There’s been a wonderful resurgence in the teen dramedy subgenre in the last few years that’s given audiences films like The Edge of Seventeen and Saturday Church. Films that take an honest look at teens in a period of crisis – whether it comes from an inability to process intense grief or to accept themselves as they are – are on the rise, and it’s providing a wonderful opportunity, not just for discussion, but for representation. In the case of the Greg Berlanti-directed Love, Simon, itself an adaptation from Becky Albertalli’s book Simon vs. the Homo Sapiens Agenda, what’s represented is a universal love story except with the twist of a young man struggling with his sexual identity. In truth, Love, Simon would fit perfectly within the great John Hughes’s collection of teen comedies, minus the abundance of horrific stereotypes films of the ’80s frequently featured.
Creekwood High School Senior Simon Spier (Everything, Everything’s Nick Robinson) is 208 days from graduation and is living everyday terrified that someone will learn his secret – he’s gay. Though he knows that being out is largely accepted, he’s worried about how it will change the way people view him and, as a result, change the way he views himself. When someone posts an anonymous letter online claiming to be the only closeted student at Creekwood, Simon reaches out under the pseudonym Jacques and a sweet relationship beings to build on the foundation of openness. Suddenly, every student Simon sees could be the anon poster which simultaneously puts love everywhere but just out of his reach, all the while his friends find themselves falling in and out of love all around him.
Berlanti’s soft, sincere touch that’s worked so well for him in other projects he’s worked on – Supergirl, The Flash, Eli Stone, and Everwood may immediately come to mind for many – is apparent here as he brings about a story that could have easily fallen into cliché. It’s this sincerity, this pure honesty, which prevents Love, Simon from devolving into a lampoon of teen comedies rife with stereotypes and gross-out jokes. Rather, Berlanti abandons this expectation, selecting instead to fill Love, Simon with fully-formed individuals who each possess needs and motivations. The aforementioned projects Berlanti’s known for do have a tendency to wallow in the saccharine. Gratefully, however, Love, Simon never does. Berlanti doesn’t ask his audience to fall in love with Simon but to merely see him as he is: human. Given that the story of Love, Simon is a multi-faceted one, it makes sense to ensure we see Simon the same way.
To create an emotionally compelling film, it’s not enough, though, to have a director with a clear vision of a story. While it certainly helps that Berlanti tapped screenwriters Elizabeth Berger and Isaac Aptaker to adapt Albertalli’s book, given their experience on the weepathon that is This Is Us, the real strength comes from the powerhouse assemblage of young actors filling the roles. The central cast of Robinson, Katherine Langford (13 Reasons Why) as Leah, Jorge Lendeborg Jr. (Brigsby Bear) as Nick, and Alexandra Shipp (Tragedy Girls) as Abby each deliver genuine performances. None of them are stereotyped in any way. Instead, each are given specific moments to demonstrate both their singularity as well as their respective closeness. So when the turn comes in Love, Simon, we feel the weight of it immeasurably. In support of this cast is Keiynan Lonsdale (The Flash) as classmate Bram, Logan Miller (Before I Fall) as fellow thespian Martin, Tony Hale (Veep) as Vice-Principal Mr. Worth, and Jennifer Gardner (Juno) and Josh Duhamel (Transformers film series) as Emily and Jack Spier, Simon’s parents. Their individual portrayals are simultaneously authentically imperfect and emotionally moving. These five characters represent some form of anchor for the central cast to revolve around; however, it’s their relationship with Simon that makes their presence significant.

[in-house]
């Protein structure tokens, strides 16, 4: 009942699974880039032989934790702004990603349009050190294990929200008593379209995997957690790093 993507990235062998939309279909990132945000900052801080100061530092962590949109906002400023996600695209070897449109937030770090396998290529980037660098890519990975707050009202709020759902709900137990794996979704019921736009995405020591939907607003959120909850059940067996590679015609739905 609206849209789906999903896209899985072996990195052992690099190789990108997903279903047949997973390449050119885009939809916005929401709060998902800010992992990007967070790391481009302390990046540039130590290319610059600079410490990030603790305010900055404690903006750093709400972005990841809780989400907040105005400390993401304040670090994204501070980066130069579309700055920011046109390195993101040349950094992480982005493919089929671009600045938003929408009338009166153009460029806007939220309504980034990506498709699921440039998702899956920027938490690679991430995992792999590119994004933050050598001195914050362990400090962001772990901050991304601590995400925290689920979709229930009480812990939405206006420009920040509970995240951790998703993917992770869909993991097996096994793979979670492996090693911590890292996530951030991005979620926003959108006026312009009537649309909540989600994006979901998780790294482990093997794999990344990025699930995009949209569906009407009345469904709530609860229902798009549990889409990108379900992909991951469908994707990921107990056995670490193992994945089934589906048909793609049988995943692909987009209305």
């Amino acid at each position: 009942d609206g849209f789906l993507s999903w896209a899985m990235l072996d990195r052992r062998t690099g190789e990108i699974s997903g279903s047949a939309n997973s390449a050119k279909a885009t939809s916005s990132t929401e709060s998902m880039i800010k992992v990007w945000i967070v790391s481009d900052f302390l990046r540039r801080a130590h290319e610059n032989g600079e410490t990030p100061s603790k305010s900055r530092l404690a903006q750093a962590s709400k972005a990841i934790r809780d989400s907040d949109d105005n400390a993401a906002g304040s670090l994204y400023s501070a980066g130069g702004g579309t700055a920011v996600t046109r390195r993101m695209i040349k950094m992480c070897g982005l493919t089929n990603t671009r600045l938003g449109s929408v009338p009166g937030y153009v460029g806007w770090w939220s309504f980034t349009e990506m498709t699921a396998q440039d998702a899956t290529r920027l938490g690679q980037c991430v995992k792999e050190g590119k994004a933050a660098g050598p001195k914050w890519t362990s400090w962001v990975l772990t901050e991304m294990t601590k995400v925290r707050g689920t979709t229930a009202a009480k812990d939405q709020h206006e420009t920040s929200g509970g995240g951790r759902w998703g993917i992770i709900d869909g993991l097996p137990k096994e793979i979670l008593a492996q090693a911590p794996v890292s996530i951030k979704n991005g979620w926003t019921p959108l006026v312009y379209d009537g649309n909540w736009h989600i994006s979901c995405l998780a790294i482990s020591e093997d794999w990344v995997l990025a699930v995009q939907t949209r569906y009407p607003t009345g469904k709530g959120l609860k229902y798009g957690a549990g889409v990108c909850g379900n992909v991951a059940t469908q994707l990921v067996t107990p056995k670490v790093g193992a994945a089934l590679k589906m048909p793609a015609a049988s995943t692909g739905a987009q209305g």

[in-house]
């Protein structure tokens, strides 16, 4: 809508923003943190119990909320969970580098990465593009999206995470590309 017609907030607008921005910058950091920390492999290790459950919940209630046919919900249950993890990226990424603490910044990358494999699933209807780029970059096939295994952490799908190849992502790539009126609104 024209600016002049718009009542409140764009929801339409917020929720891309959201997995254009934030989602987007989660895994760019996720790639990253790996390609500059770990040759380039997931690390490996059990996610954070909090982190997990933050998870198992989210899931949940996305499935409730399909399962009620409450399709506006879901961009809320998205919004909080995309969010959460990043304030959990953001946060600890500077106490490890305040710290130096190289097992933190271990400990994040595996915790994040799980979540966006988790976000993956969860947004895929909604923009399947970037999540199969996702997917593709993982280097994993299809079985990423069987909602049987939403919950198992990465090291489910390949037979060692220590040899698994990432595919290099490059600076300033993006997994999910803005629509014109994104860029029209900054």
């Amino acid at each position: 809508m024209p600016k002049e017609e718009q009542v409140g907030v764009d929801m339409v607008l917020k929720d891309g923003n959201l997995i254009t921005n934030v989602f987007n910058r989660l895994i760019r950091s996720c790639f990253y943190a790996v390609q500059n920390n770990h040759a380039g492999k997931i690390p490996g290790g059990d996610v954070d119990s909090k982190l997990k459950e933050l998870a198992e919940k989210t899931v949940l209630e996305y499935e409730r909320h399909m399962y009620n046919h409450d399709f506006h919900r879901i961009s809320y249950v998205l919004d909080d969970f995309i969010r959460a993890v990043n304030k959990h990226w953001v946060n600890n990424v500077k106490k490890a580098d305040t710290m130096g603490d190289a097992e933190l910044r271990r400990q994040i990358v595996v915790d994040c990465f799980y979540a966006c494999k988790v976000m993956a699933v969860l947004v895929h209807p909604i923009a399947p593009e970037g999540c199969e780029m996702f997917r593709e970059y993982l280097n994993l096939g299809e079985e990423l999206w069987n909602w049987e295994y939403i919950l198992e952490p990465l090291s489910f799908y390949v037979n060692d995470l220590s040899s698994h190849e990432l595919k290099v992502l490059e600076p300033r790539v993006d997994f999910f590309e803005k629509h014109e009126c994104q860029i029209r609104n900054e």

The only thing that brings down the entire experience of Love, Simon is (minor spoiler alert) the moment the film builds toward – a clichéd moment in near every romcom – that directly contradicts a previous declaration by Simon about choosing how someone outs themselves. Early in the film, Simon, frustrated by the societal default toward heteronomy – illustrated beautifully in a bittersweet montage depicting his friends coming out as hetero to their parents – declares that the choice of when and how to come out is a personal one that shouldn’t be forced by anyone else. So when the film builds toward the staple romcom moment where one character publicly declares their love, as utterly sweet and wonderful as it is to behold, it’s also a grossly disrespectful move by Simon. Sure, he’s ready to out himself publicly, but to force his self-professed love to do the same feels wrong by his own standards, no matter how much we the audience root for him.
Love, Simon is undoubtedly destined to become a cinematic essential for teen audiences in the same way that Pretty in Pink, Say Anything, or Weird Science are for children of the ’80s. It doesn’t talk down to its audience. Rather, it shares their insecurities and says, “We see you. We hear you. We are you.” When the whole world seems so focused on shouting-down teens or telling them what/who to love, Love, Simon offers a refreshing respite from that pressure, reminding audiences that who we are is defined by ourselves, not by others, and that it’s ok to take a moment to exhale, look around, and take a first step toward the best version of ourselves. Even if that means getting romantic AF.
Final Score: 4 out of 5.